The general consensus is that Donald Trump will not ultimately win the Republican nomination and that, even if he does, he won’t win the Presidency. I don’t exactly disagree but in a crowded and largely lackluster field, Trump’s continued ability to draw the spotlight to himself makes his nomination a distinct possibility.

Months remain between now and the first primaries. New Hampshire will hold its first while the Iowa caucuses are held a day or so later. Right now, polls are mixed but, on average, Trump is leading in both. Ben Carson has faded as predicted while Ted Cruz – Trump Light – is charging hard. Only Rubio and Bush appear to have still viable campaigns though others are hanging in. Most of the rest of the current candidates will drop from the ballot after the first votes are counted.

Can Trump win in New Hampshire and Iowa? Certainly, he will face a steady barrage of attacks – mostly from his fellow Republicans. The Democrats don’t mind a Trump Candidacy. He does worse against Clinton – the heir presumptive despite Bernie Sanders – than any of the other major alternatives. Still, the criticism will not strictly come from the right; Trumps blatantly racist, unconstitutional and inflammatory statements have drawn fire from a huge number of people, including, most recently, Muhammad Ali.

The problem for Trump – if you care about his problems – is that he has painted himself into a corner. His anti-immigrant, anti-Muslim and posturing on a wide range of issues certainly fires up those who like him and/or agree with him. But for every supporter he whips into a frenzy, he permanently alienates several more. Hispanics certainly have no reason to support Trump – but can any other immigrant group think that they will be treated better? Asian communities have long memories of being rounded up and interned or having their rights otherwise denied. Does anyone think they will flock to Trump in large numbers – even though they may otherwise hold conservative values?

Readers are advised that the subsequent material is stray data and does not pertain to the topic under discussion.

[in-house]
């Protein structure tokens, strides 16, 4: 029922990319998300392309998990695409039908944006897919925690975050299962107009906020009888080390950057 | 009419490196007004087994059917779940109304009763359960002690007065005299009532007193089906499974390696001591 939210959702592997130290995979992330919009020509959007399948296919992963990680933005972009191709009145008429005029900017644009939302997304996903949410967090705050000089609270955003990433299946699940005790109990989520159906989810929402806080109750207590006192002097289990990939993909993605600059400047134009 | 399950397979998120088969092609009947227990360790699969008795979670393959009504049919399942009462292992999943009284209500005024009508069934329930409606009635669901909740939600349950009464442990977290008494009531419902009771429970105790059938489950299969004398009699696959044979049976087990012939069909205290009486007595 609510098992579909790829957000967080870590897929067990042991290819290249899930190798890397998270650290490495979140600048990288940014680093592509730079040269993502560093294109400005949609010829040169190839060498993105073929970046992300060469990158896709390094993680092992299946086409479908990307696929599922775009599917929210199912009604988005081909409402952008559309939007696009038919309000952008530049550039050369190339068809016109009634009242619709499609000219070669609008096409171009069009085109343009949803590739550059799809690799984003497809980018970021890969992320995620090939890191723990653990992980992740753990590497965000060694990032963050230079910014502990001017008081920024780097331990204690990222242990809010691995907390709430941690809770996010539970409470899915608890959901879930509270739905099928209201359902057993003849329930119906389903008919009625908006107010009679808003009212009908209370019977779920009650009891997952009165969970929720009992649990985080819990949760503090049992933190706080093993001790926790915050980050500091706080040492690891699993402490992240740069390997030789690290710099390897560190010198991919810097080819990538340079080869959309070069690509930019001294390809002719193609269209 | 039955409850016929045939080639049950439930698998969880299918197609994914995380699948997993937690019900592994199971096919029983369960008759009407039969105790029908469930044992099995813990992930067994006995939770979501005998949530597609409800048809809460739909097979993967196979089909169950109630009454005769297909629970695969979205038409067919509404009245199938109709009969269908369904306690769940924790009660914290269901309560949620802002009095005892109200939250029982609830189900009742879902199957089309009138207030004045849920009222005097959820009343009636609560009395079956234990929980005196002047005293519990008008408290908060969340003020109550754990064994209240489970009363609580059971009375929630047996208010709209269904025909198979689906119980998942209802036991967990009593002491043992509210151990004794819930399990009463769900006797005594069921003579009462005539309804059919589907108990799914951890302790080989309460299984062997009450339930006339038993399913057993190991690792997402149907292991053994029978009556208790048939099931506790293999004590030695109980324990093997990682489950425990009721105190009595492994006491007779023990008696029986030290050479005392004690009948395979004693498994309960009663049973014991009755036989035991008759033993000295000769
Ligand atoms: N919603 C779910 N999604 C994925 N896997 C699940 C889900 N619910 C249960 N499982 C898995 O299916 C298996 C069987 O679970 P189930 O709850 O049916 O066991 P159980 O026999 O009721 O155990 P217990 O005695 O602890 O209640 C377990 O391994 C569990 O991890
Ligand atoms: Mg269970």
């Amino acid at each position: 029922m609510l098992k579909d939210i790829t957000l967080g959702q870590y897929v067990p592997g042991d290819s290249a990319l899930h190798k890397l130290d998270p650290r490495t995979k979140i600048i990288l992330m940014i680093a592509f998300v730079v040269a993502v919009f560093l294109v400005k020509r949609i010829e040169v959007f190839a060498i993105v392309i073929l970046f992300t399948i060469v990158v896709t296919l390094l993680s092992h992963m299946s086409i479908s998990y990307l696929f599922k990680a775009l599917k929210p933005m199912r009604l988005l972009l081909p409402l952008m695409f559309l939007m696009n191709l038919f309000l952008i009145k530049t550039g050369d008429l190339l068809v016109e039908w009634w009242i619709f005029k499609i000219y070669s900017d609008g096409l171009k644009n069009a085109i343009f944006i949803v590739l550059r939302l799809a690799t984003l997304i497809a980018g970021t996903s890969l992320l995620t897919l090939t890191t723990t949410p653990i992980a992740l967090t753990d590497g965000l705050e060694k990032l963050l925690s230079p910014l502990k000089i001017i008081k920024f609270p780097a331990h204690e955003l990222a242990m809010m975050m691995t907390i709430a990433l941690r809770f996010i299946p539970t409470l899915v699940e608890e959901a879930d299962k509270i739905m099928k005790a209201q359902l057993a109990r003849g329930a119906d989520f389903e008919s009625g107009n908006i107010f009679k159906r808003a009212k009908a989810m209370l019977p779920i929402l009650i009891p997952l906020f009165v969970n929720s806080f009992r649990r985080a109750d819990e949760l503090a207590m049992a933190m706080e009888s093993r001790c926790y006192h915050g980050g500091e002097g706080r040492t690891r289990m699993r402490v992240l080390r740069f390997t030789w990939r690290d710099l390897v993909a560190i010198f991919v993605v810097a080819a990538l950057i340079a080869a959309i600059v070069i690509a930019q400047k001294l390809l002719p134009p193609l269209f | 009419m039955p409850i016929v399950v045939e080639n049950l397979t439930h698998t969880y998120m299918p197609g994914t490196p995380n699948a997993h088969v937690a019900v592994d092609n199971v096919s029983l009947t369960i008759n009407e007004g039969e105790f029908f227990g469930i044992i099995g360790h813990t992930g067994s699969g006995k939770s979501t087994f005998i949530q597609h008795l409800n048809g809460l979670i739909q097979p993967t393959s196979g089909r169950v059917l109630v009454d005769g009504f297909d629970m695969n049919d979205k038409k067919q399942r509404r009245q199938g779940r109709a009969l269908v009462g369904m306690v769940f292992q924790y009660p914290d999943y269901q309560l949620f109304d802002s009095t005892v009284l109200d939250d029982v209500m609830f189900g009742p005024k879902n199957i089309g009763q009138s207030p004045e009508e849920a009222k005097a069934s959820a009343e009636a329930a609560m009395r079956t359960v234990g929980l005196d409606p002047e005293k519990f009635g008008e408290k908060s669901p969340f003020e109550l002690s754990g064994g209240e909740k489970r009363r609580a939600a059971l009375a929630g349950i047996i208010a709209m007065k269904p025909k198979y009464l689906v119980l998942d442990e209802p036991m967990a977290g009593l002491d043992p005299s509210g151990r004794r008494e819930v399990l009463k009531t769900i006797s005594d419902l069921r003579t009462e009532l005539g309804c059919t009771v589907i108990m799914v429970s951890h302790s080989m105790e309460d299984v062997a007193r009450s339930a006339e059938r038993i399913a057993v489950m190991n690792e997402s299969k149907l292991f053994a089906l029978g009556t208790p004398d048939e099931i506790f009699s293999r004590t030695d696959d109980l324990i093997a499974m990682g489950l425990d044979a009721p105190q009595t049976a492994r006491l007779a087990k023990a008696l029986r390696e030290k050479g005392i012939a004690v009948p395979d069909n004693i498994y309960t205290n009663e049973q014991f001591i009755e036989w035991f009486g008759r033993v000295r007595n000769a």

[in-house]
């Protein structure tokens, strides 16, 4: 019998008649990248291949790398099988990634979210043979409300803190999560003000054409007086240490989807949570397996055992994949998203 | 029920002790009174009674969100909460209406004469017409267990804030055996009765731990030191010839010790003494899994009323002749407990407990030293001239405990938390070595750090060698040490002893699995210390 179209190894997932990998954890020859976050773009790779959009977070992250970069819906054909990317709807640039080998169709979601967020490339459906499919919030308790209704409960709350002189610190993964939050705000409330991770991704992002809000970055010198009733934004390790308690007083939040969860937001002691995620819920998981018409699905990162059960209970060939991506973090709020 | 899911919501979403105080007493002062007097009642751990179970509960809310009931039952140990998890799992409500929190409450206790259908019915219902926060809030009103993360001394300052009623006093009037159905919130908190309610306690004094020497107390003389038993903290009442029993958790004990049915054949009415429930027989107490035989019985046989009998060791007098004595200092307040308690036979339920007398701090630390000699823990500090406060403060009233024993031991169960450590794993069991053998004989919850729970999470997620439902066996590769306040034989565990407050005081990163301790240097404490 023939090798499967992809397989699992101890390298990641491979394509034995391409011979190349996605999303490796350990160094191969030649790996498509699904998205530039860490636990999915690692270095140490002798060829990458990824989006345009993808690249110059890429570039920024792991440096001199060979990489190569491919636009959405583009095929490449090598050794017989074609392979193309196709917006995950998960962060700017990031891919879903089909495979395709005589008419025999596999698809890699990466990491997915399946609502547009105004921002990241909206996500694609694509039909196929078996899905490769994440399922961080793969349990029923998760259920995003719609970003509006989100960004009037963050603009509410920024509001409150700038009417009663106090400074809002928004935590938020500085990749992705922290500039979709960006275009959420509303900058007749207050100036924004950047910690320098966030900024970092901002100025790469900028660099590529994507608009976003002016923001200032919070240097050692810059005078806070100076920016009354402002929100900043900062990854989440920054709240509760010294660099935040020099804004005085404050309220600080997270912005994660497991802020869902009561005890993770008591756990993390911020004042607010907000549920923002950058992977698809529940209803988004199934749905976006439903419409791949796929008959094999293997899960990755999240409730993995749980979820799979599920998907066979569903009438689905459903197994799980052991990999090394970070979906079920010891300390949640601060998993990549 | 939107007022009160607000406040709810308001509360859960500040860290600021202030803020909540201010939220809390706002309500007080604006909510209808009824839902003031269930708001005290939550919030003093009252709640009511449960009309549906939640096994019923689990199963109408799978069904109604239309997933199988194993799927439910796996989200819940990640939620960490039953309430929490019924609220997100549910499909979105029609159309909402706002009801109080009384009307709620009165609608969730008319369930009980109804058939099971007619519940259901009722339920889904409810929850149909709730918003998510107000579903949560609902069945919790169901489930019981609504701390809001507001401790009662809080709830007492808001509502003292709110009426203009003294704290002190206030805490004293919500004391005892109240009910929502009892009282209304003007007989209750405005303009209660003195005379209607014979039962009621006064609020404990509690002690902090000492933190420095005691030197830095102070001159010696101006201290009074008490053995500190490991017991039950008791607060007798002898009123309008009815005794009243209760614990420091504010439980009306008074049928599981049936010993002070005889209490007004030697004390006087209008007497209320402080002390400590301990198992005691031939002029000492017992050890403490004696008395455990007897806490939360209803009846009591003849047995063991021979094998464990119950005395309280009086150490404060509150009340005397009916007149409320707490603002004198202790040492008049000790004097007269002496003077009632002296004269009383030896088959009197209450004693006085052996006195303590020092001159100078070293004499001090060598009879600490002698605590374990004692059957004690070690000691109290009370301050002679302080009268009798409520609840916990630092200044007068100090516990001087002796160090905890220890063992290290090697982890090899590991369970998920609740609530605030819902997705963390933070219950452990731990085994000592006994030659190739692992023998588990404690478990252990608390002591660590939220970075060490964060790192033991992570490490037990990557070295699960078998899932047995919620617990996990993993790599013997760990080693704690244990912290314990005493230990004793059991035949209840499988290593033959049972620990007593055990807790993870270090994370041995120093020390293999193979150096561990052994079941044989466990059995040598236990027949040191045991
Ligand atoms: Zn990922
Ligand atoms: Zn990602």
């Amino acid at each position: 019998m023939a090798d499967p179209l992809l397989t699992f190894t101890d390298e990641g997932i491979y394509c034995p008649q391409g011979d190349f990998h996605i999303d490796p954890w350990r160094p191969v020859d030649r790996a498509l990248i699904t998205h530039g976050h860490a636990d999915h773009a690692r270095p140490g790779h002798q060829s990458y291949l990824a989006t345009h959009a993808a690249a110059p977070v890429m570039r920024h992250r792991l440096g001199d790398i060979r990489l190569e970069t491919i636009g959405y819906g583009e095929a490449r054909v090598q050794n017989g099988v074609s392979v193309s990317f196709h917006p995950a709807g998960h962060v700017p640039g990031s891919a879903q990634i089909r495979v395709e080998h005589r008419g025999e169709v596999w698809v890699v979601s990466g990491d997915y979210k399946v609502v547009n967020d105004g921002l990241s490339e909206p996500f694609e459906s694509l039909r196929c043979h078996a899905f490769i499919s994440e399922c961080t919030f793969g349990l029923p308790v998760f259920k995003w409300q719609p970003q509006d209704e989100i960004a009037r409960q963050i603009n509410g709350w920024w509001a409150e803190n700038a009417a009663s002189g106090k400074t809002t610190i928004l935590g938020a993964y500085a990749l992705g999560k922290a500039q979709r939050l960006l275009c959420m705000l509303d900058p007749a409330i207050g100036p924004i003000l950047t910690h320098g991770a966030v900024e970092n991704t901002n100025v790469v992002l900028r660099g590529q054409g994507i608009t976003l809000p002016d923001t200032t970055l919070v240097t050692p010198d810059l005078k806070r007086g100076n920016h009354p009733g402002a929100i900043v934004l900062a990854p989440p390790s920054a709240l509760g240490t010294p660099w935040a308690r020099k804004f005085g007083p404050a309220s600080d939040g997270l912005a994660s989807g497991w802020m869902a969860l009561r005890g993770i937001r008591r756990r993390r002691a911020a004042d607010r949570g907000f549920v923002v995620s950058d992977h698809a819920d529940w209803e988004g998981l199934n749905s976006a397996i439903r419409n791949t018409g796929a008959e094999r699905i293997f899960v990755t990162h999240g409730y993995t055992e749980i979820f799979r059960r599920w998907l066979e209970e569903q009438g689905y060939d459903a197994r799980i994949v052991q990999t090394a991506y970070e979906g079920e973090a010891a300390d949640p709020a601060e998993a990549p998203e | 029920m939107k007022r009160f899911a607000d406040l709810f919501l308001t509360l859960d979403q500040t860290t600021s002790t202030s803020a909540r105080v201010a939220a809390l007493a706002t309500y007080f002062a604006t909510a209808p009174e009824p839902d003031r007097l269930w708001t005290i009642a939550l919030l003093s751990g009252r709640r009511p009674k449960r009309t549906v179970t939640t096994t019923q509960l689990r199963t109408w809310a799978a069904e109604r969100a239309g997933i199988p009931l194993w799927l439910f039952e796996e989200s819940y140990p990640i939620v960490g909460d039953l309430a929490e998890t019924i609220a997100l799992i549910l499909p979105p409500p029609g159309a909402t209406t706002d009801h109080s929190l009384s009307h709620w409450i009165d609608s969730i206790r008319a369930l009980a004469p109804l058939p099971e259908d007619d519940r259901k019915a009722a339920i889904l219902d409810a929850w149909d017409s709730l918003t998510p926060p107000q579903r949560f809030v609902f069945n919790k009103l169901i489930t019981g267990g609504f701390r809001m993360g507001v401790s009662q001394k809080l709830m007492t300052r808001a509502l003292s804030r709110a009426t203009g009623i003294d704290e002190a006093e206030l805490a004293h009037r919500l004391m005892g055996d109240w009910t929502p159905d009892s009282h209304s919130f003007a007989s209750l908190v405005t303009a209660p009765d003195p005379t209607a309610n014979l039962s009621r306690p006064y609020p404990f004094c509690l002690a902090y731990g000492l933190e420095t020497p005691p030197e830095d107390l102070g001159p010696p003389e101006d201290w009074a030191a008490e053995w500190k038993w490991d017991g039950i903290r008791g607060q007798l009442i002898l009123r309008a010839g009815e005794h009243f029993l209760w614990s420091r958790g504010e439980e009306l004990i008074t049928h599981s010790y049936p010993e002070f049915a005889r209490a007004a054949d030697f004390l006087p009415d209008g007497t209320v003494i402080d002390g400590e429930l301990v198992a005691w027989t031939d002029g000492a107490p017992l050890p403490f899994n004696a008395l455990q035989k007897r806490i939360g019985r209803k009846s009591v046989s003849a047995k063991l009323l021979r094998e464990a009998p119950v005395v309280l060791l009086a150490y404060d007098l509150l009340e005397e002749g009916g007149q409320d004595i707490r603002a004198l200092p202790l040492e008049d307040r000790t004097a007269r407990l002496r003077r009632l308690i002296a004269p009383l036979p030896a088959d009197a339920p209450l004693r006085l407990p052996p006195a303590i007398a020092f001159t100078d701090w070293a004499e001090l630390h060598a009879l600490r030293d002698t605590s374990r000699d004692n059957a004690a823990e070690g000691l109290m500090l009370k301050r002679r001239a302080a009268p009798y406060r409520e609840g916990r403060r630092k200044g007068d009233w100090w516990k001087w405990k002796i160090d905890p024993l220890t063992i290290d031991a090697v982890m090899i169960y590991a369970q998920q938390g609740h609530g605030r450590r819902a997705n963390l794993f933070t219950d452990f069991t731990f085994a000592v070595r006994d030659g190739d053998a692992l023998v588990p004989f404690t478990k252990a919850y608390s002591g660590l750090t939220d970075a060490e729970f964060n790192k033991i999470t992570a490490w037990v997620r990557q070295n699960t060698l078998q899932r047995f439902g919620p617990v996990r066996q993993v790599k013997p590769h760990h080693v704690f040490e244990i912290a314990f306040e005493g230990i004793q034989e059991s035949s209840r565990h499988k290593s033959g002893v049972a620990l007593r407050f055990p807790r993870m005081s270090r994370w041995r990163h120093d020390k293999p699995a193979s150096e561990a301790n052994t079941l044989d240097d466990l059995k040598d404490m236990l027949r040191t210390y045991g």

Jewish voters may like Trump’s unflinching support for Israel (though he apparently doesn’t have their unflinching admiration) but must feel a certain frisson at hearing him suggest that members of a religious group should be forced to wear publicly visible ID tags. Yellow stars, public beatings and Kristallnacht still exist in living memory.

And will Trump persist? He is rapidly being abandoned by former business partners and other allies – people who make Trump money. Will the Donald – whose wealth is his self-definition – continue to campaign if it will cost him a billion dollars? Two?

But even if Trump fails to win the nomination, he has already done something few candidates manage. He has changed the conversation – if you want to call inchoate screaming a conversation – in America. Racism and bigotry – fascism – is now part of the mainstream. The fringe has become the centre. America will be changed by this but made great again? Not for a minute.

But what if Trump wins the nomination? What if he wins the Presidency? Now that is another story.

And that’s ten minutes.


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